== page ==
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This is madness. And I mean absolute madness. Ben Craw and Oliver Noble of The Huffington Post have taken the idea of the supercut to its illogical extreme. They've compiled every single Woody Allen stammer from every single Woody Allen movie.
And the clip runs 44 minutes long.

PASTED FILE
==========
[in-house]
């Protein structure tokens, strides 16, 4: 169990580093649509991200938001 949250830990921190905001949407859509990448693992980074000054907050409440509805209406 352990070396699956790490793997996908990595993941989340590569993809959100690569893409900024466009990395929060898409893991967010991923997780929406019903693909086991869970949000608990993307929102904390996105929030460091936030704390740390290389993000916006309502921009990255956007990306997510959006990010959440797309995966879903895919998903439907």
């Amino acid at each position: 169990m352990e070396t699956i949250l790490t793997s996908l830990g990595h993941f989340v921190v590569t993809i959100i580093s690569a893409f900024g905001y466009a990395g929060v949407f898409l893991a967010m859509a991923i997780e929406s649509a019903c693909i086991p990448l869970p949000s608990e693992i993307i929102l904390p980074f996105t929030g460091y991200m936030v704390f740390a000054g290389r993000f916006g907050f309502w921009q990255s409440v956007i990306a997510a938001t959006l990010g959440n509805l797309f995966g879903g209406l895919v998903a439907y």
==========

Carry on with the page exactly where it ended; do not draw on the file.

On the short's -- the "short"'s -- YouTube page, a HuffPost comment says that Craw and Noble spent months working on this thing in between other assignments. It shows. On the one hand, it's so comprehensive (at least until Woody makes his next movie) and so aesthetically pure, it's almost an experimental film unto itself. And if you're a Woodman obsessive, it can be interesting to chart the evolution of the Woody archetype bit by nebbishy bit, and to compare different Woody characters for varying levels of stammering (Val Waxman from "Hollywood Ending" seems particularly hesitant to share his feelings; such is the life of a blind Hollywood director). On the other hand, this is 44 minutes of Woody Allen stammering. In the time it would take you to watch this entire thing, you could watch half of an actual Woody Allen movie (or more! "Take The Money and Run"'s only 85 minutes). So I don't know. Is this the supercut's greatest achievement or its jump the shark moment? Only time will, uh, y'know, c'mon, uh, it'll, well, I mean, it'll tell.